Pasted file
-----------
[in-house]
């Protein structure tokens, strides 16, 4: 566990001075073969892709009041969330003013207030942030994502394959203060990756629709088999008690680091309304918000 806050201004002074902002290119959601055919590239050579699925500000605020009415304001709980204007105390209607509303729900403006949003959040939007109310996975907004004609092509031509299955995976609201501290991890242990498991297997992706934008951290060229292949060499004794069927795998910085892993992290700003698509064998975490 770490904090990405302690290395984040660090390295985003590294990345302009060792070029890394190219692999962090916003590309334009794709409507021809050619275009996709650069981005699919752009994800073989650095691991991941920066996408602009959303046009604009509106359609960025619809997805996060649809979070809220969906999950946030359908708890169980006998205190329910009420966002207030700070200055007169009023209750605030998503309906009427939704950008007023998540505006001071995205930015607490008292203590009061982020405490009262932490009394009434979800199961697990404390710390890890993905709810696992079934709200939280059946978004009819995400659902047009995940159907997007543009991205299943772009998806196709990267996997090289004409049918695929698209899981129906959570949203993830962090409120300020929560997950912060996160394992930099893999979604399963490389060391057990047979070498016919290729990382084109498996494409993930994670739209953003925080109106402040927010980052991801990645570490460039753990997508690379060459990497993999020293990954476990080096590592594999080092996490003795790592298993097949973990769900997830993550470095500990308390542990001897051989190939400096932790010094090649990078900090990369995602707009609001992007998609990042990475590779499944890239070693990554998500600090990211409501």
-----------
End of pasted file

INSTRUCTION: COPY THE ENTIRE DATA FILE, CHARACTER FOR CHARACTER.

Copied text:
[in-house]
């Protein structure tokens, strides 16, 4: 566990001075073969892709009041969330003013207030942030994502394959203060990756629709088999008690680091309304918000 806050201004002074902002290119959601055919590239050579699925500000605020009415304001709980204007105390209607509303729900403006949003959040939007109310996975907004004609092509031509299955995976609201501290991890242990498991297997992706934008951290060229292949060499004794069927795998910085892993992290700003698509064998975490 770490904090990405302690290395984040660090390295985003590294990345302009060792070029890394190219692999962090916003590309334009794709409507021809050619275009996709650069981005699919752009994800073989650095691991991941920066996408602009959303046009604009509106359609960025619809997805996060649809979070809220969906999950946030359908708890169980006998205190329910009420966002207030700070200055007169009023209750605030998503309906009427939704950008007023998540505006001071995205930015607490008292203590009061982020405490009262932490009394009434979800199961697990404390710390890890993905709810696992079934709200939280059946978004009819995400659902047009995940159907997007543009991205299943772009998806196709990267996997090289004409049918695929698209899981129906959570949203993830962090409120300020929560997950912060996160394992930099893999979604399963490389060391057990047979070498016919290729990382084109498996494409993930994670739209953003925080109106402040927010980052991801990645570490460039753990997508690379060459990497993999020293990954476990080096590592594999080092996490003795790592298993097949973990769900997830993550470095500990308390542990001897051989190939400096932790010094090649990078900090990369995602707009609001992007998609990042990475590779499944890239070693990554998500600090990211409501």